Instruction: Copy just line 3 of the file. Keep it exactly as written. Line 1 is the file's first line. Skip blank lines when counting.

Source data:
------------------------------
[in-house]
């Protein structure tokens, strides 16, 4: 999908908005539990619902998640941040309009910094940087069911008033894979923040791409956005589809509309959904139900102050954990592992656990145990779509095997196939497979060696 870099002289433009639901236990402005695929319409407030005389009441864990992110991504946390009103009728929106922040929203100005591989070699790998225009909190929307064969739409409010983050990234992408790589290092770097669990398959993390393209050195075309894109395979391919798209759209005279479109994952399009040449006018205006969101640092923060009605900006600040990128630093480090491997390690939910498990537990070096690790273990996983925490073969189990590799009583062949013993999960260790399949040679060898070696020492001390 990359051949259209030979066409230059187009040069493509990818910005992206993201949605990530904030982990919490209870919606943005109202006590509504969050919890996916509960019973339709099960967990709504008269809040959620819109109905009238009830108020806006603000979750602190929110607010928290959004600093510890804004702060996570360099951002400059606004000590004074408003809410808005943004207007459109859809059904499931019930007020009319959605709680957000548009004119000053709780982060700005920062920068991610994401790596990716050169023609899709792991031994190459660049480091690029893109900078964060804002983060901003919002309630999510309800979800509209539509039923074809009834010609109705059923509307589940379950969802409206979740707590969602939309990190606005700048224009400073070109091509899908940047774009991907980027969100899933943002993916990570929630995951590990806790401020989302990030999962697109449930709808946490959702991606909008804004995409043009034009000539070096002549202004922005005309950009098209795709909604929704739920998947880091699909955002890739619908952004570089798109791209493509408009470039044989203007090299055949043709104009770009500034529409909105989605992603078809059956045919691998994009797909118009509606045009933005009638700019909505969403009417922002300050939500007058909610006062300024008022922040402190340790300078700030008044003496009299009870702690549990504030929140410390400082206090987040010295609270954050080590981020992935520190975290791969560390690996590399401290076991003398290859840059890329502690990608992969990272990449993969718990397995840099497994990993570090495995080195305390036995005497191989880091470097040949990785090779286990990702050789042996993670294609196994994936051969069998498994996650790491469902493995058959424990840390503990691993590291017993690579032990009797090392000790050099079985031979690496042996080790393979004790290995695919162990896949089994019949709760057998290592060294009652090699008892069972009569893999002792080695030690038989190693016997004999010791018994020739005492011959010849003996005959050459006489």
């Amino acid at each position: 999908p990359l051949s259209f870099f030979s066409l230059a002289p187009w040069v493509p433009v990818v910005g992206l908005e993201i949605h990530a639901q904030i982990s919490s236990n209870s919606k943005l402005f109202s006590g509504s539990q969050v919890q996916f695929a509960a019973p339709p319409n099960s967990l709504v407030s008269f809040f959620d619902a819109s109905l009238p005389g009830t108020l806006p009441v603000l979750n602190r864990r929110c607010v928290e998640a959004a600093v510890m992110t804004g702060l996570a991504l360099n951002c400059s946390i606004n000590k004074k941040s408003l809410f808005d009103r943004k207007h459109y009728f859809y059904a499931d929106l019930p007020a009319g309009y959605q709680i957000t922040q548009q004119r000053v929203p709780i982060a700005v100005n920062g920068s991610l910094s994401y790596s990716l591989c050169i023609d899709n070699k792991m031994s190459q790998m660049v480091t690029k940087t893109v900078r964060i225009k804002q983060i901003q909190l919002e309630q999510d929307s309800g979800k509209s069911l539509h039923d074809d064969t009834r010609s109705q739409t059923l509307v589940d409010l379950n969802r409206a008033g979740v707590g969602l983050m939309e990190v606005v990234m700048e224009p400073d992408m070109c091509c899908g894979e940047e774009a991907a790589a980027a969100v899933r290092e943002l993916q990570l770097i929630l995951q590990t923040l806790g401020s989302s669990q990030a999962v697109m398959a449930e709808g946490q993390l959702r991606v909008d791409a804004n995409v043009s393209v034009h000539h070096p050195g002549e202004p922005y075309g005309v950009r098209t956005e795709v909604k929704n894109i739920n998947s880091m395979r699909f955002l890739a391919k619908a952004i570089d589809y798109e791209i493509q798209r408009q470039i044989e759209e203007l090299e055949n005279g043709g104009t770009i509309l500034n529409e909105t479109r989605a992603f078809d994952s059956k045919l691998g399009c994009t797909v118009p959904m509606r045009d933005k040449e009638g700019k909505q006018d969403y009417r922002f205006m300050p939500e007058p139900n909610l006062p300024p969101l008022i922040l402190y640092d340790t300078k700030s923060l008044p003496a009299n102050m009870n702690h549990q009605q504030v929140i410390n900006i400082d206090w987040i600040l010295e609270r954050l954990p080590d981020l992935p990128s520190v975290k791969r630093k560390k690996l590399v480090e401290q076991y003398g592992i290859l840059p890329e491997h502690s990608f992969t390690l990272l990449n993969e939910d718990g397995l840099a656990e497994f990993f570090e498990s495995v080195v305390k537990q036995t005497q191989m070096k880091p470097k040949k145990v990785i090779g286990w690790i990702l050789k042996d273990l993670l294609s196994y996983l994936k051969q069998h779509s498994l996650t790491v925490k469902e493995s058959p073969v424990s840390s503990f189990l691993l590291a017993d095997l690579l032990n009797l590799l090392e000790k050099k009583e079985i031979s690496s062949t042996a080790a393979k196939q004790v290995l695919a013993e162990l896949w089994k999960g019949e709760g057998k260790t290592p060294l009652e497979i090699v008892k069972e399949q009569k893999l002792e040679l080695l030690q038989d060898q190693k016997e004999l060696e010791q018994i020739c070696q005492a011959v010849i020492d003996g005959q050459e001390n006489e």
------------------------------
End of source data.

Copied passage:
């Amino acid at each position: 999908p990359l051949s259209f870099f030979s066409l230059a002289p187009w040069v493509p433009v990818v910005g992206l908005e993201i949605h990530a639901q904030i982990s919490s236990n209870s919606k943005l402005f109202s006590g509504s539990q969050v919890q996916f695929a509960a019973p339709p319409n099960s967990l709504v407030s008269f809040f959620d619902a819109s109905l009238p005389g009830t108020l806006p009441v603000l979750n602190r864990r929110c607010v928290e998640a959004a600093v510890m992110t804004g702060l996570a991504l360099n951002c400059s946390i606004n000590k004074k941040s408003l809410f808005d009103r943004k207007h459109y009728f859809y059904a499931d929106l019930p007020a009319g309009y959605q709680i957000t922040q548009q004119r000053v929203p709780i982060a700005v100005n920062g920068s991610l910094s994401y790596s990716l591989c050169i023609d899709n070699k792991m031994s190459q790998m660049v480091t690029k940087t893109v900078r964060i225009k804002q983060i901003q909190l919002e309630q999510d929307s309800g979800k509209s069911l539509h039923d074809d064969t009834r010609s109705q739409t059923l509307v589940d409010l379950n969802r409206a008033g979740v707590g969602l983050m939309e990190v606005v990234m700048e224009p400073d992408m070109c091509c899908g894979e940047e774009a991907a790589a980027a969100v899933r290092e943002l993916q990570l770097i929630l995951q590990t923040l806790g401020s989302s669990q990030a999962v697109m398959a449930e709808g946490q993390l959702r991606v909008d791409a804004n995409v043009s393209v034009h000539h070096p050195g002549e202004p922005y075309g005309v950009r098209t956005e795709v909604k929704n894109i739920n998947s880091m395979r699909f955002l890739a391919k619908a952004i570089d589809y798109e791209i493509q798209r408009q470039i044989e759209e203007l090299e055949n005279g043709g104009t770009i509309l500034n529409e909105t479109r989605a992603f078809d994952s059956k045919l691998g399009c994009t797909v118009p959904m509606r045009d933005k040449e009638g700019k909505q006018d969403y009417r922002f205006m300050p939500e007058p139900n909610l006062p300024p969101l008022i922040l402190y640092d340790t300078k700030s923060l008044p003496a009299n102050m009870n702690h549990q009605q504030v929140i410390n900006i400082d206090w987040i600040l010295e609270r954050l954990p080590d981020l992935p990128s520190v975290k791969r630093k560390k690996l590399v480090e401290q076991y003398g592992i290859l840059p890329e491997h502690s990608f992969t390690l990272l990449n993969e939910d718990g397995l840099a656990e497994f990993f570090e498990s495995v080195v305390k537990q036995t005497q191989m070096k880091p470097k040949k145990v990785i090779g286990w690790i990702l050789k042996d273990l993670l294609s196994y996983l994936k051969q069998h779509s498994l996650t790491v925490k469902e493995s058959p073969v424990s840390s503990f189990l691993l590291a017993d095997l690579l032990n009797l590799l090392e000790k050099k009583e079985i031979s690496s062949t042996a080790a393979k196939q004790v290995l695919a013993e162990l896949w089994k999960g019949e709760g057998k260790t290592p060294l009652e497979i090699v008892k069972e399949q009569k893999l002792e040679l080695l030690q038989d060898q190693k016997e004999l060696e010791q018994i020739c070696q005492a011959v010849i020492d003996g005959q050459e001390n006489e």